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Denzel Washington gets tough in The Book of Eli - Metro US

Denzel Washington gets tough in The Book of Eli

Although his thriller follows the current trend of post-apocalyptic tales, don’t draw comparisons between futuristic dystopian dramas like The Road and Denzel Washington’s latest film, The Book of Eli.

Not directly to Mr. Washington anyhow.

“Actually (The Road) was supposed to come out a year ago,” parried the legendary actor with a chuckle during a recent interview. “I wouldn’t categorize (The Book of Eli). (People) have a desire to do that, so they say ‘post-apocalyptic action,’ but I think a spiritual film. That’s what’s interesting about it, I think it’s a lot of things.”

Whatever it is, The Book of Eli marks not just the Oscar winner’s latest foray into the action genre but it’s also one of the 55-year old actor’s most strenuous roles — playing a fist-fighting drifter who travels across desolate badlands protecting a cherished book from weapon-wielding thieves and criminals.

“I have a great job in that I get to step into all these different worlds, and so I really enjoyed it. I mean I really need to continue to do that kind of work and stretch — stretching is key at my age,” said Washington. “Life is short, life’s no joke … it makes me want for rich experiences and I thought that this was a very unusual part to play and it allowed me to dabble in the spiritual world and the martial arts world.”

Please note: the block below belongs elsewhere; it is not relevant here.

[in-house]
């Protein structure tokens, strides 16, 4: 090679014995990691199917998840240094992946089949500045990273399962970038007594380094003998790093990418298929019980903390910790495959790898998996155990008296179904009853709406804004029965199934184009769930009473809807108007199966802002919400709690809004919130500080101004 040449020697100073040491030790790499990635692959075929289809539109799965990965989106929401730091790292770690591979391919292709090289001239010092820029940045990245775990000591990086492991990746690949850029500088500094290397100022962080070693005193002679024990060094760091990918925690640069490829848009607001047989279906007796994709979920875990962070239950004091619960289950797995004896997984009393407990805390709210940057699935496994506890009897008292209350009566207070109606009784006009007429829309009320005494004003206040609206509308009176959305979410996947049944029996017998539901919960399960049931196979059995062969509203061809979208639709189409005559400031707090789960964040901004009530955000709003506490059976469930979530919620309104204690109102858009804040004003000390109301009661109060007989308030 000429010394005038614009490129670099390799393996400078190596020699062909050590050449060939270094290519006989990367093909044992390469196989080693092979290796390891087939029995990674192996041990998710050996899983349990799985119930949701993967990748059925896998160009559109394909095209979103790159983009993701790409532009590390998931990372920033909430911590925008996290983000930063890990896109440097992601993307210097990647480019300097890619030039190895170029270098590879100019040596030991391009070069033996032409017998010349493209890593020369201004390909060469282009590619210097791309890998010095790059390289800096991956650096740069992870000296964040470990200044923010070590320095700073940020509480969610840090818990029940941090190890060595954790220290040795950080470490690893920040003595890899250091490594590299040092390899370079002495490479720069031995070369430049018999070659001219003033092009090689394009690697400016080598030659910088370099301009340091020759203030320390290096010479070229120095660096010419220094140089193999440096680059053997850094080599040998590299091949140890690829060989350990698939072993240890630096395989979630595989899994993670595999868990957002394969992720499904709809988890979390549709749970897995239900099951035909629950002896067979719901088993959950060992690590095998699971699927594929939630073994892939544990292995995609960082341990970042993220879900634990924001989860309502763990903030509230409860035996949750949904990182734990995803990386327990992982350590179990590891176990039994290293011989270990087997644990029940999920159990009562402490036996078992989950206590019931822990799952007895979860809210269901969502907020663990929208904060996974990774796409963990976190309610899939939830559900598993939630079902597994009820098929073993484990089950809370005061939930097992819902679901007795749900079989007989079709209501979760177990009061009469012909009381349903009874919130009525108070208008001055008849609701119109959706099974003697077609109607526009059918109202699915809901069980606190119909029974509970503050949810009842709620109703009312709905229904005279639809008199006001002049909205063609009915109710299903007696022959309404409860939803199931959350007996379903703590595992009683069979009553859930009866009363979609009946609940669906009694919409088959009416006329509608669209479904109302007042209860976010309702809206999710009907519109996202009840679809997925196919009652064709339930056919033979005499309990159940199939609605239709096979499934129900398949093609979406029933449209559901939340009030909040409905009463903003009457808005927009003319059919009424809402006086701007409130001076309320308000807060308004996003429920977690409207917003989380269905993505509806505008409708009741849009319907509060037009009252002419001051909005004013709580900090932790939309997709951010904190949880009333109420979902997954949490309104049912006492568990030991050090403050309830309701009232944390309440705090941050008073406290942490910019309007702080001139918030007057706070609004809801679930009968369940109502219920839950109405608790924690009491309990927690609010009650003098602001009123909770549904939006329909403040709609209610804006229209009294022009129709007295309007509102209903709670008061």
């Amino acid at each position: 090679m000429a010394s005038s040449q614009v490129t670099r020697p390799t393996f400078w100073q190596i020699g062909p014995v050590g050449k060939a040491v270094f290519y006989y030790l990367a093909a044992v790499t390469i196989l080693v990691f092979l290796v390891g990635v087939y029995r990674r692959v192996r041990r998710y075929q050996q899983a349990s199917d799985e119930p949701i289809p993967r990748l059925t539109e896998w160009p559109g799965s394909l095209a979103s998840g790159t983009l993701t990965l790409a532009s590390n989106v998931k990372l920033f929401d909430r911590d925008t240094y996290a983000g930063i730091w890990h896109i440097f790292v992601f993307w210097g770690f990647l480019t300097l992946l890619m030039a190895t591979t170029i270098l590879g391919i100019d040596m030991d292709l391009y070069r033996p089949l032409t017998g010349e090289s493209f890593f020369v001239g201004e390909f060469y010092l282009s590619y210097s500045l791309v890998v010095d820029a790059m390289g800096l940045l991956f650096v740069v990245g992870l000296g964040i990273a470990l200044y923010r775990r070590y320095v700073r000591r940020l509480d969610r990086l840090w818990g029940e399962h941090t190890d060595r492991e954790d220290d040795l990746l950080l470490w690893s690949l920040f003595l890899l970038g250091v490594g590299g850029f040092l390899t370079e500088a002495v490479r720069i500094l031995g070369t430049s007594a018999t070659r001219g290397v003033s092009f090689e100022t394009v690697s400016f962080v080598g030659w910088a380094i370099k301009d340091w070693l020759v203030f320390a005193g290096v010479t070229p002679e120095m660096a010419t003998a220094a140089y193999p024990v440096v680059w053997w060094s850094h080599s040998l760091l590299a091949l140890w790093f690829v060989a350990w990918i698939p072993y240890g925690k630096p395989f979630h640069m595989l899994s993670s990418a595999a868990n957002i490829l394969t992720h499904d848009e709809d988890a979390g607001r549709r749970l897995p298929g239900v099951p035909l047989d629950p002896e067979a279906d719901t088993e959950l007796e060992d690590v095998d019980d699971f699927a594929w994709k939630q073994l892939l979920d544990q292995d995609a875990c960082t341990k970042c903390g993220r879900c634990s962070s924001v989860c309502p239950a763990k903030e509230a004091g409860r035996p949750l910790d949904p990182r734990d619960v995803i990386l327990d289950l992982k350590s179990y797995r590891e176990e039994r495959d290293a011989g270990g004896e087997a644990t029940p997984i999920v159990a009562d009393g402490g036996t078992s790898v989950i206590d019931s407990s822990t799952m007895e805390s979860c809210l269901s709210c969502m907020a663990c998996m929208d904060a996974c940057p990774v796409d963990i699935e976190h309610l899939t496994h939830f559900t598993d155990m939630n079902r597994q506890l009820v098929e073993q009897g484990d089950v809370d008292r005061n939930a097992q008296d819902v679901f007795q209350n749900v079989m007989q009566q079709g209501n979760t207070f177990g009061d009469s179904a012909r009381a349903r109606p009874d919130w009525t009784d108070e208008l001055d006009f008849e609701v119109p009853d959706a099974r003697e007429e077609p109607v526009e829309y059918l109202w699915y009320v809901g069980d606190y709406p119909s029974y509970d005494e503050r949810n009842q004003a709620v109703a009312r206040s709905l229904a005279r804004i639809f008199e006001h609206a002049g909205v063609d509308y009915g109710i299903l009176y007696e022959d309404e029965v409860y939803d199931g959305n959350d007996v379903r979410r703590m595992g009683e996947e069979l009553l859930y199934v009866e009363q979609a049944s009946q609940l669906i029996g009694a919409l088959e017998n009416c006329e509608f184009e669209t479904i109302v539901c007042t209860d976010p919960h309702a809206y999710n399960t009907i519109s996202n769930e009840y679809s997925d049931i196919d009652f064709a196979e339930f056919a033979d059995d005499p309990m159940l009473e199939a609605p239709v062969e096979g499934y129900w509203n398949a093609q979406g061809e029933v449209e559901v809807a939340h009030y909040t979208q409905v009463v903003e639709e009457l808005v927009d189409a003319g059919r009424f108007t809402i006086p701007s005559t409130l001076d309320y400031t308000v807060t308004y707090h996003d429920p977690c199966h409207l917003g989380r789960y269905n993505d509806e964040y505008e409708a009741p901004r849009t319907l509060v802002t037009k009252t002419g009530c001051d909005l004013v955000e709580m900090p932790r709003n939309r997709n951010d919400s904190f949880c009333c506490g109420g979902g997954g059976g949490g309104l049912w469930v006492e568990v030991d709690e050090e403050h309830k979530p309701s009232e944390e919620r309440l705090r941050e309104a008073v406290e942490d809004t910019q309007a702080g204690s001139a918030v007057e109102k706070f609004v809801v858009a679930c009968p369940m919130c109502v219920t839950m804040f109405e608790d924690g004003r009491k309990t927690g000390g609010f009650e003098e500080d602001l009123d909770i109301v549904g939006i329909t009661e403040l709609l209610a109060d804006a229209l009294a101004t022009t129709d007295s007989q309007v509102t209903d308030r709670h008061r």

One of the ways in which Washington did stretch was sharpening his combat skills. But while tutoring under such martial artists as Bruce Lee-disciple Dan Inosanto helped him prepare for the part, the boxing experience he gained from his Oscar-nominated role in 1999’s The Hurricane also proved an additional benefit.

“Because of boxing, I was comfortable with fighting — although you do some things in martial arts that are completely the opposite of boxing,” said the actor insisting what he mainly learned from martial arts was to “leave people alone” because you never know who they really are — a moral that applies to the film itself.

“The littlest, most unassuming person (can be) a killer,” Washington insisted.

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